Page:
On October 31, the North Carolina General Assembly passed a bill aimed to finance storm recovery costs. However, a provision of the bill that would have allowed Duke Energy to raise rates indefinitely was removed after long standing public pressure. Given the corporation’s monopoly status in the state, this change would have allowed them to rip off customers and create an even deeper disparity in energy access.
Though the incriminating provision is no longer a threat, the power and abuse of Duke Energy continue. As Duke students, many of us come from out of state where the monopoly and reach of Duke Energy are not familiar conditions. I was almost a full year into my Duke career before I heard anything about Duke Energy. Though Duke Energy is technically a separate entity from the university, we are students of a University that was funded by Duke Energy money and therefore responsible for understanding the dark sides of this corporation’s business model.
For years, Duke Energy has been wreaking havoc on North Carolina and the broader United States. The local energy justice nonprofit NC Warn describes Duke Energy’s business model as “build power plants, raise rates, control government and distort public debate.” As the largest energy provider in the United States and a monopoly in North Carolina, Duke energy has used this business model to take over the state.
During Duke Energy’s campaign against rooftop solar, the corporation targeted African American leaders in the state, misinforming them that solar energy in North Carolina would hurt the poor. However, a letter from community leader Rev. Nelson Johnson reinforced solar as helping “all customers by reducing overall electricity usage, thus reducing the need to keep building expensive power plants and continually raising customer rates.” Duke Energy’s monopoly in the state of North Carolina allows them to abuse their power, and they do so by spreading lies.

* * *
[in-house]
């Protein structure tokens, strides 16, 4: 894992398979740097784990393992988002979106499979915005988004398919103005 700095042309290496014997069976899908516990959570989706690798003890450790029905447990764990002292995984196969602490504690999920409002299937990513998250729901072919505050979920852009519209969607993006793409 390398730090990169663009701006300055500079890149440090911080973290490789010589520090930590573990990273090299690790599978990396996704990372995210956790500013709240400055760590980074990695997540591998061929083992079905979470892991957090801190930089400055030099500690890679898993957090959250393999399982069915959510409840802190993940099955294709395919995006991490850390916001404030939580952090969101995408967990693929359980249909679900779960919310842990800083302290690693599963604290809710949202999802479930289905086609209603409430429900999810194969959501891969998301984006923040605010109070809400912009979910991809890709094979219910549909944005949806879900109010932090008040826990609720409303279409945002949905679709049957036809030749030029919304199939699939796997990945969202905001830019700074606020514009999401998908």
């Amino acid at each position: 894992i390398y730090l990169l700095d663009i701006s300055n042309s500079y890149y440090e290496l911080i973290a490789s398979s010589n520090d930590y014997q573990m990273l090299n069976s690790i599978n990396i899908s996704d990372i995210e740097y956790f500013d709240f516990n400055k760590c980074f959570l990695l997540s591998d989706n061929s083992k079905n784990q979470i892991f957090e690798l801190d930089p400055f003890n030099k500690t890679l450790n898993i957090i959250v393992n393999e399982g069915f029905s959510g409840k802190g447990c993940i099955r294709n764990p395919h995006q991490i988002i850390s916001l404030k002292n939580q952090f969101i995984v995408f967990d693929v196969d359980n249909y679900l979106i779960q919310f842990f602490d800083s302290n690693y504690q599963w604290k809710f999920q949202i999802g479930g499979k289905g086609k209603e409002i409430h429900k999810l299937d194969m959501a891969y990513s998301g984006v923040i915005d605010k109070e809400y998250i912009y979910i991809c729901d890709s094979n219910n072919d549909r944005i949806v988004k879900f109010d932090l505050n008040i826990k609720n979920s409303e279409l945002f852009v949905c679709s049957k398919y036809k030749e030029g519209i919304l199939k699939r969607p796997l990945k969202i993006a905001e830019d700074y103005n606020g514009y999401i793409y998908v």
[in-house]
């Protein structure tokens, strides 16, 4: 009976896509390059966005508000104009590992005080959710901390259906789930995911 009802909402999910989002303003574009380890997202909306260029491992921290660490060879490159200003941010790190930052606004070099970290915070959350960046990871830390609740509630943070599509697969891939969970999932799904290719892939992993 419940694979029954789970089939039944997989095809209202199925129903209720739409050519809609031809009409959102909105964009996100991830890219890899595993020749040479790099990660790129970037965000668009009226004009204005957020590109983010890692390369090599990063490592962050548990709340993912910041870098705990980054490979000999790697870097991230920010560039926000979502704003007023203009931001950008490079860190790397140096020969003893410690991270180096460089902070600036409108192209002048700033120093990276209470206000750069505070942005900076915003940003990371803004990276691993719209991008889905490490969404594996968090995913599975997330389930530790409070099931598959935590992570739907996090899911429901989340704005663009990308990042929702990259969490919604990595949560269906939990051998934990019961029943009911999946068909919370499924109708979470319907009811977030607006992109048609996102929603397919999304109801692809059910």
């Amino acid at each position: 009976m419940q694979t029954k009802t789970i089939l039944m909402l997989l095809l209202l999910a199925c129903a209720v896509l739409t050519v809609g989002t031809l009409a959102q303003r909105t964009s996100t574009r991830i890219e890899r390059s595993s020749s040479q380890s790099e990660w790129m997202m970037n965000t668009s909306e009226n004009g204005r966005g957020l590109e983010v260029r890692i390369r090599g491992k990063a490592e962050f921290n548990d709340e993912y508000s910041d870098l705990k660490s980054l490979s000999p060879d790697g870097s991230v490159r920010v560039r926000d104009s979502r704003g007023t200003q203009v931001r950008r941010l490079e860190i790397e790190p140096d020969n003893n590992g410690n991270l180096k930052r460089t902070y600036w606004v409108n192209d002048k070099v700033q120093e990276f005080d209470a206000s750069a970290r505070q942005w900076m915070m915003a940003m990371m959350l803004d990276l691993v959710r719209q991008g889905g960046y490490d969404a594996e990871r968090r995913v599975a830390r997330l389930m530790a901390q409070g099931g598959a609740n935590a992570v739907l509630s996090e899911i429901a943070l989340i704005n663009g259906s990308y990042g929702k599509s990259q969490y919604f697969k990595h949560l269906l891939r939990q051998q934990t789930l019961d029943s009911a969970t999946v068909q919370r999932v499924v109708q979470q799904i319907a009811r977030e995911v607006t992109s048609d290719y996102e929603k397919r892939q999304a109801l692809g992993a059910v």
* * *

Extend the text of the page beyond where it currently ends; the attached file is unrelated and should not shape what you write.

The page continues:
One such example is clear through Duke Energy’s disposal of coal ash at six different sites in North Carolina. In 2014, Duke Energy spilled upwards of 6 tons of coal ash, polluting North Carolina air and water to the extent that the state was deemed one of the sites with the “worst contamination” of coal ash. At Duke Energy’s Allen Steam plant in Belmont, the cobalt contamination was 500 times worse than healthy levels. It is estimated that clean up at even one contaminated location will take 32 years. When North Carolina’s environment department demanded that Duke Energy clean up coal ash contamination at six of its power plants in April of 2019, Duke Energy appealed the decision, arguing that the request was not based on “scientific evidence.” Prior to this cleanup request, Duke Energy had already been approved by the state’s utilities commission to raise rates on customers in order to compensate for the $546 million they have already paid in clean up costs.
How is it that Duke Energy gets away with these inhumane actions? This is where the second part of their plan comes in: controlling government through donations. In 2017, Duke Energy spent over a million dollars lobbying in NC, over a million dollars on local and federal PACs and at least a million dollars influencing the Chamber of Commerce in NC. This corruption can be found among politicians of all parties and from all areas of the state. A tool created by Energy Justice NC, a coalition of organizations in the state that are fighting for energy choice in North Carolina, allows constituents to calculate the amount of money their state senators and representatives are receiving from energy monopolies. Given that Duke Energy is a corporation, it could be argued that we, as consumers, can’t expect any better of them than to chase profits, no matter the cost. However, even if this is true, we must demand better of our lawmakers and educational institutions to assert checks on Duke Energy's power.
As Duke students, we must understand the legacy of Duke Energy. Duke Energy abuses its power, harming people across the state of North Carolina and beyond. Duke Energy was a builder of wealth for the family who endowed our University, and the entanglements of the two continue today.
Duke planned to allow Duke Energy to build a fracking gas power plant on Duke’s campus until April of 2018, when the University announced it would not allow construction (after facing pushback from student and community activists). Just last week, a piece in The Chronicle condemned the fact that this year’s "Energy Week" was sponsored by none other than Duke Energy.
We must demand that the University cut ties with this power-hungry company. If we fail to do so, then we are complicit in Duke Energy's continued havoc on both our environment and our democracy.
Allison Bunker is a Trinity sophomore. She wrote this piece with the research support of NC Warn. You can sign the NC energy justice petition to end the Duke Energy monopoly, and look out for on-campus opportunities to learn more next semester.
Editor's Note: This column was updated at 12:20 a.m. to remove speculation regarding financial ties between Duke University and Duke Energy.
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